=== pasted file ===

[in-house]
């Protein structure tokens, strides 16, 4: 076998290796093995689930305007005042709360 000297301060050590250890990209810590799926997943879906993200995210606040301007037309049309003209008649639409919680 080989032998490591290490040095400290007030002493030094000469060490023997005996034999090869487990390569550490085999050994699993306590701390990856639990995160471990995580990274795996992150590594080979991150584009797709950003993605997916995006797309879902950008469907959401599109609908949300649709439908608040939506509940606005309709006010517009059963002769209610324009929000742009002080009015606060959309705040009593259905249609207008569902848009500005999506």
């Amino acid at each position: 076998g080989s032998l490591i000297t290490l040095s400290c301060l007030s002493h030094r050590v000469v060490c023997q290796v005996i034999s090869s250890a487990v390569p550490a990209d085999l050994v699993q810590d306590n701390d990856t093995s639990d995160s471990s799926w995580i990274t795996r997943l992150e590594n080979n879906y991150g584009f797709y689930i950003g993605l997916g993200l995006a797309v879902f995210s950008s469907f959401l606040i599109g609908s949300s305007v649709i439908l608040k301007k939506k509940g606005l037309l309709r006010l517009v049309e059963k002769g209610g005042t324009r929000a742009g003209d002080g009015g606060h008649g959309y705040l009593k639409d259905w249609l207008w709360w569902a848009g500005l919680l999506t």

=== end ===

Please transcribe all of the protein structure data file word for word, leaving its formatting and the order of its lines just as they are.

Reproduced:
[in-house]
């Protein structure tokens, strides 16, 4: 076998290796093995689930305007005042709360 000297301060050590250890990209810590799926997943879906993200995210606040301007037309049309003209008649639409919680 080989032998490591290490040095400290007030002493030094000469060490023997005996034999090869487990390569550490085999050994699993306590701390990856639990995160471990995580990274795996992150590594080979991150584009797709950003993605997916995006797309879902950008469907959401599109609908949300649709439908608040939506509940606005309709006010517009059963002769209610324009929000742009002080009015606060959309705040009593259905249609207008569902848009500005999506």
């Amino acid at each position: 076998g080989s032998l490591i000297t290490l040095s400290c301060l007030s002493h030094r050590v000469v060490c023997q290796v005996i034999s090869s250890a487990v390569p550490a990209d085999l050994v699993q810590d306590n701390d990856t093995s639990d995160s471990s799926w995580i990274t795996r997943l992150e590594n080979n879906y991150g584009f797709y689930i950003g993605l997916g993200l995006a797309v879902f995210s950008s469907f959401l606040i599109g609908s949300s305007v649709i439908l608040k301007k939506k509940g606005l037309l309709r006010l517009v049309e059963k002769g209610g005042t324009r929000a742009g003209d002080g009015g606060h008649g959309y705040l009593k639409d259905w249609l207008w709360w569902a848009g500005l919680l999506t």